In a recent post, I argued that there is a flaw in the most common approach saving for a big goal like college education.

I argue that in some cases, saving for a goal should be done the way you would if you were to begin training for a road race. If you begin to exercise today and have a goal of running in a marathon twelve months from now, you won’t just start running 26.2 miles per day. You’ll burn out or get injured.

Instead, you are more likely to come up with a plan where you gradually and systematically increase the difficulty of your exercise regimen over time. By gradually increasing the workout, you mentally condition yourself and can prepare for longer, harder, and more difficult exercise routines in preparation for the race.

While we mostly think about saving a set dollar amount per month, that may not be realistic or possible for many people who have limited cash flow. Saving for a goal could be done the same way by using a saving strategy referred to as the serial payment. Here is what makes this strategy different – the amount saved increases by a set percentage each and every year. For example someone who saves $150 a month for one year, would increase it by a set percentage (we’ll say 4%) each and every year. In year 2, they would be saving $156/mo ($150 * 1.04). In year 3, they would be saving $162 ($156 * 1.04).

Let’s compare these two strategies. Assume that John and Andrew each want to save $90,000 for college education in 18 years. They plan to save a portion of their paycheck and will invest it in the market where they are expecting an 8% rate of return. John plans to invest $2400 at the end of every year and will do so for 18 years. Andrew will fund $1,825 at the end of the year but will increase the amount by 4% per year thereafter.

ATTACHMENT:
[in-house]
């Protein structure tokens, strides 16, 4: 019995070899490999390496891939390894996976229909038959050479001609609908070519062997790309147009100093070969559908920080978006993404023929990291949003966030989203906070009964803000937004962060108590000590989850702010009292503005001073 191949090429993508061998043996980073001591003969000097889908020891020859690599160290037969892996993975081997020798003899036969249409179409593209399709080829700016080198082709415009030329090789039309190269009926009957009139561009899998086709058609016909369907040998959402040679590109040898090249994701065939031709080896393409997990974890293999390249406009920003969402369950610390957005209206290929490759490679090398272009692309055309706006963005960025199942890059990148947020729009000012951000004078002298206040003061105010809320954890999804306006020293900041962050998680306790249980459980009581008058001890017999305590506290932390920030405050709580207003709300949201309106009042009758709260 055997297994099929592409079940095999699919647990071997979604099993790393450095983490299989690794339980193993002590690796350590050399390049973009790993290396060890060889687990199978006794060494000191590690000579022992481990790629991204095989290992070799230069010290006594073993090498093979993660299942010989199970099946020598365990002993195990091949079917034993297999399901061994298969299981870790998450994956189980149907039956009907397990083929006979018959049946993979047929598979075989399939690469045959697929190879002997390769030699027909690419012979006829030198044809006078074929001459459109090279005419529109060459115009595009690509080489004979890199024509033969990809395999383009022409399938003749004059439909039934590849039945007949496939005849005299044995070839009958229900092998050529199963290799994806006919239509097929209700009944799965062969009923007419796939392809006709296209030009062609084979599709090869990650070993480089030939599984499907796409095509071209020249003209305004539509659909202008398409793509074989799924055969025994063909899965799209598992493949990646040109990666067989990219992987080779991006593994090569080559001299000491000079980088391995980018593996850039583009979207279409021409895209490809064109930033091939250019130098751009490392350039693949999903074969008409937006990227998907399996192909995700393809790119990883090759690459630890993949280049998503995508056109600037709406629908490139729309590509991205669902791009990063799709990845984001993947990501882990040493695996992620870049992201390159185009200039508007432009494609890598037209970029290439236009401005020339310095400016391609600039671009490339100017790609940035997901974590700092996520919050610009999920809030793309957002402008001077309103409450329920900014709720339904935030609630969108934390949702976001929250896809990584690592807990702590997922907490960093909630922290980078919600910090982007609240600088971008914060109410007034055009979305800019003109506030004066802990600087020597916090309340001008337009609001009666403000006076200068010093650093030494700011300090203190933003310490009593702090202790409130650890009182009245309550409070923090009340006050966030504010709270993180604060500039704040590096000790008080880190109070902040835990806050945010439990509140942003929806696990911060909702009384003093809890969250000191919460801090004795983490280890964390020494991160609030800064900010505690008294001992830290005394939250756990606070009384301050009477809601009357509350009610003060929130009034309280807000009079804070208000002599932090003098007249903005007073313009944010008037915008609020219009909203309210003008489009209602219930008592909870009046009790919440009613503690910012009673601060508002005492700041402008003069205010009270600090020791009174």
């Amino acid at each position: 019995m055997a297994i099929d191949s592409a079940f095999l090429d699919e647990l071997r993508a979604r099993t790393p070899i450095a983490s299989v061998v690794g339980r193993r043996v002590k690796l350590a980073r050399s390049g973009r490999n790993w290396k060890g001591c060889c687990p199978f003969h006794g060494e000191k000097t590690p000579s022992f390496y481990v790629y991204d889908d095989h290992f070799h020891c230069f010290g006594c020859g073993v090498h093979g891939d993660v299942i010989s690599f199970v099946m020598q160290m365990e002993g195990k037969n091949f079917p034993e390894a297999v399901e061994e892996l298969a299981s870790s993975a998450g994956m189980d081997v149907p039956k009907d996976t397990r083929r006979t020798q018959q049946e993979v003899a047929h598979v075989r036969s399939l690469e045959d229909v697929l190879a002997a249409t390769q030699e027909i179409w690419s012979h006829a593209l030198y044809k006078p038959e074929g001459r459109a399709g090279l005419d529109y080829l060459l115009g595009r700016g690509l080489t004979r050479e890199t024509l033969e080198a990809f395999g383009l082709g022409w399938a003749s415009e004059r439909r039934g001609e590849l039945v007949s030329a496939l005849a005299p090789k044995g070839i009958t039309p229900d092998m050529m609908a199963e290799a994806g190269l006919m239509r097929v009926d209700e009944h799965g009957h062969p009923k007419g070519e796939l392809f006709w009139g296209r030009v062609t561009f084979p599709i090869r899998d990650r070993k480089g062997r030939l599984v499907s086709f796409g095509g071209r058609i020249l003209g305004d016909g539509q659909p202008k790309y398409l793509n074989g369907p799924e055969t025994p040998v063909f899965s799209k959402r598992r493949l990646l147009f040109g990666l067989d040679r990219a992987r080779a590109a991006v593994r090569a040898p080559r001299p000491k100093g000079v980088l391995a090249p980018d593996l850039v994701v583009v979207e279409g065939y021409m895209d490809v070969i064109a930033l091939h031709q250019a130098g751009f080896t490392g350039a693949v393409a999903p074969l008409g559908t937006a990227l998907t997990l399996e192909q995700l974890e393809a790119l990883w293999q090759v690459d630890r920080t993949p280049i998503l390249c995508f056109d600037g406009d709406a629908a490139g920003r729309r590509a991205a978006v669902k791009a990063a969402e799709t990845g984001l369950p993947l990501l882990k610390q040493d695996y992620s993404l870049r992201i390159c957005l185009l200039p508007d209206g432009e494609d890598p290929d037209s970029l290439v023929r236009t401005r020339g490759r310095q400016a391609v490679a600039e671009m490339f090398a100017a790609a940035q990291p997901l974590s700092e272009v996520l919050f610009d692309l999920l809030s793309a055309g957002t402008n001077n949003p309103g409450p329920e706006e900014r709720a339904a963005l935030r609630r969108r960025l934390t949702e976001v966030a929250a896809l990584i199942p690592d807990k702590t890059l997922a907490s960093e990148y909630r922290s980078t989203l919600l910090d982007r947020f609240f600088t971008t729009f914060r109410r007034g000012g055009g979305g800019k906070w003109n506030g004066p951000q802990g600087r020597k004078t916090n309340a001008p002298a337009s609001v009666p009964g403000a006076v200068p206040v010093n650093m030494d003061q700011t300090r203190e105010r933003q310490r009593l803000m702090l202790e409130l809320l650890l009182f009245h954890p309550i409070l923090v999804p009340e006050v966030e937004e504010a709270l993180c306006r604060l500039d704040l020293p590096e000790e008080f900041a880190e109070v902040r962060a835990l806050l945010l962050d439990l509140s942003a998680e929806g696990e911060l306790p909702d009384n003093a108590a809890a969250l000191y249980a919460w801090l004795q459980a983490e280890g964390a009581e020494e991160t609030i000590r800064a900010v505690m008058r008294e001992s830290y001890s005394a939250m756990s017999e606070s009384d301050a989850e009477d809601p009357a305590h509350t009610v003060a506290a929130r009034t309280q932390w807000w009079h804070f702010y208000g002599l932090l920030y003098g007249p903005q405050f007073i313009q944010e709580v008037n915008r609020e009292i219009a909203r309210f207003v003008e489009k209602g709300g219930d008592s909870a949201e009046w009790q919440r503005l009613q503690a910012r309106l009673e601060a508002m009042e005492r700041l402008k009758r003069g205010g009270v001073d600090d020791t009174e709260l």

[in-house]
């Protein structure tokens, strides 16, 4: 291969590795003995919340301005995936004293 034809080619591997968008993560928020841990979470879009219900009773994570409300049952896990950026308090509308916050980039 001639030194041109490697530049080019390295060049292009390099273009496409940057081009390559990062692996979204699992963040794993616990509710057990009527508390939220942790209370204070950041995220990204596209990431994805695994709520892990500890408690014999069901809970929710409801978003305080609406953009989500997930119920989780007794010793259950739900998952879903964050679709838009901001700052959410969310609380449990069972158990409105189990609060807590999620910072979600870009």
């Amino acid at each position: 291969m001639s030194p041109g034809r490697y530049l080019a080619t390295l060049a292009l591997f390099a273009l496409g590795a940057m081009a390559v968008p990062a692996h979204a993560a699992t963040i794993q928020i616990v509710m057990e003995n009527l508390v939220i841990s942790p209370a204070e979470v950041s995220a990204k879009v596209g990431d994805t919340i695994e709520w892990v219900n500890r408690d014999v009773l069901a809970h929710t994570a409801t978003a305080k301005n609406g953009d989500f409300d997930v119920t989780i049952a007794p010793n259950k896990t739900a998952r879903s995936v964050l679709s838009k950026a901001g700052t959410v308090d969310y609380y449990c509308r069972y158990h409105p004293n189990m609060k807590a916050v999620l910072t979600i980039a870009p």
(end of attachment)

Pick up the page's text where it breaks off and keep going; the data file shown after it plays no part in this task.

The result: they both reach their goal of $90,000 by the end of the 18^{th} year. Below is the breakdown of how much each of them has to save each year:

Andrew is able to begin saving a lot less early on but will have to make up for it from the 9^{th} year and on. By then he will likely be in the peak earning years of his career and will have more cash available to fund the goal.

This strategy does have some drawbacks. Making less contributions in the early years reduces the effectiveness of compounding interest which means that Andrew would have to save an extra $3500 more than John over the 18 years. And that figure would be much larger if we adjusted for inflation.

If you are exploring ways to save for a goal, run the numbers assuming a flat/fixed amount first. Saving more earlier is almost always preferable thanks to compounding interest. But it may not be possible. If you can’t afford that, try using a serial payment strategy.